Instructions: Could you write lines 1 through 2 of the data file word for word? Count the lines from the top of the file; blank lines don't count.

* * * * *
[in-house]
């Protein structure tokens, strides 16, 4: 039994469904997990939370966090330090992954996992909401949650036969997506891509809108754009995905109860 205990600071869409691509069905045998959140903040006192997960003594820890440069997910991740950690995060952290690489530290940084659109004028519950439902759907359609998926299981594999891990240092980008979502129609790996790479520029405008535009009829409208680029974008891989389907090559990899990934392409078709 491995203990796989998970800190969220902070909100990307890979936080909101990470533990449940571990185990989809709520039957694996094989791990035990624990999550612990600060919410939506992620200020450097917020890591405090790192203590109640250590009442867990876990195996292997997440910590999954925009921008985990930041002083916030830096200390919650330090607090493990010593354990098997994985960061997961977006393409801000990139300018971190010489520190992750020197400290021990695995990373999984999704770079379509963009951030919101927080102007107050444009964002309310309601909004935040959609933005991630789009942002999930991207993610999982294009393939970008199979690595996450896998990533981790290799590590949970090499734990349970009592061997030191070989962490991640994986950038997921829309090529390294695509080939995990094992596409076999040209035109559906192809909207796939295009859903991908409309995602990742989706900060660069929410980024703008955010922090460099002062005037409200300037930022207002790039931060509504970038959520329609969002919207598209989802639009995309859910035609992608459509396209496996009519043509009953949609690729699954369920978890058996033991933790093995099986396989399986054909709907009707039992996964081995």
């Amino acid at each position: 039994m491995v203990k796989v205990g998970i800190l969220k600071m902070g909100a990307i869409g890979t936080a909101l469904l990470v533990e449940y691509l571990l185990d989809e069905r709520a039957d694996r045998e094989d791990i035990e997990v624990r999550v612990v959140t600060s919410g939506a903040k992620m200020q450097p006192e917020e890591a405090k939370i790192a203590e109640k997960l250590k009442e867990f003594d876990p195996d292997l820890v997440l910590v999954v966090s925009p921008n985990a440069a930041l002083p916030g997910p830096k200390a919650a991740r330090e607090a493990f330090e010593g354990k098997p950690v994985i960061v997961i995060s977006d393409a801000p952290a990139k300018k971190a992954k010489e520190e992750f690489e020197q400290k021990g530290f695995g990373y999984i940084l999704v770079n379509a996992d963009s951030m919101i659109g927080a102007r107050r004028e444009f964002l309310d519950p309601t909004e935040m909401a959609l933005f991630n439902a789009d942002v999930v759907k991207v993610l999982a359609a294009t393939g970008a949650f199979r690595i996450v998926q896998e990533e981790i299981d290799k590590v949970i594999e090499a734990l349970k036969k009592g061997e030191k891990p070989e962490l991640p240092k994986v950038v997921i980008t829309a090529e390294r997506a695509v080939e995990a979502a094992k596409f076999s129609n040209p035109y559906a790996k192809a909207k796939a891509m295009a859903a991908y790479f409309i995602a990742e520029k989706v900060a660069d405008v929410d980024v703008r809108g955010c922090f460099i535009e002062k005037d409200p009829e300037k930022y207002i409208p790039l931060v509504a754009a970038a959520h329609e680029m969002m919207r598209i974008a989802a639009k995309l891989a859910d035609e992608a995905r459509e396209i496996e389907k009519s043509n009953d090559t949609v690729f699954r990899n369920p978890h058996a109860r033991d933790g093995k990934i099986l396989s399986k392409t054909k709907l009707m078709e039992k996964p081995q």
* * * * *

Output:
[in-house]
């Protein structure tokens, strides 16, 4: 039994469904997990939370966090330090992954996992909401949650036969997506891509809108754009995905109860 205990600071869409691509069905045998959140903040006192997960003594820890440069997910991740950690995060952290690489530290940084659109004028519950439902759907359609998926299981594999891990240092980008979502129609790996790479520029405008535009009829409208680029974008891989389907090559990899990934392409078709 491995203990796989998970800190969220902070909100990307890979936080909101990470533990449940571990185990989809709520039957694996094989791990035990624990999550612990600060919410939506992620200020450097917020890591405090790192203590109640250590009442867990876990195996292997997440910590999954925009921008985990930041002083916030830096200390919650330090607090493990010593354990098997994985960061997961977006393409801000990139300018971190010489520190992750020197400290021990695995990373999984999704770079379509963009951030919101927080102007107050444009964002309310309601909004935040959609933005991630789009942002999930991207993610999982294009393939970008199979690595996450896998990533981790290799590590949970090499734990349970009592061997030191070989962490991640994986950038997921829309090529390294695509080939995990094992596409076999040209035109559906192809909207796939295009859903991908409309995602990742989706900060660069929410980024703008955010922090460099002062005037409200300037930022207002790039931060509504970038959520329609969002919207598209989802639009995309859910035609992608459509396209496996009519043509009953949609690729699954369920978890058996033991933790093995099986396989399986054909709907009707039992996964081995």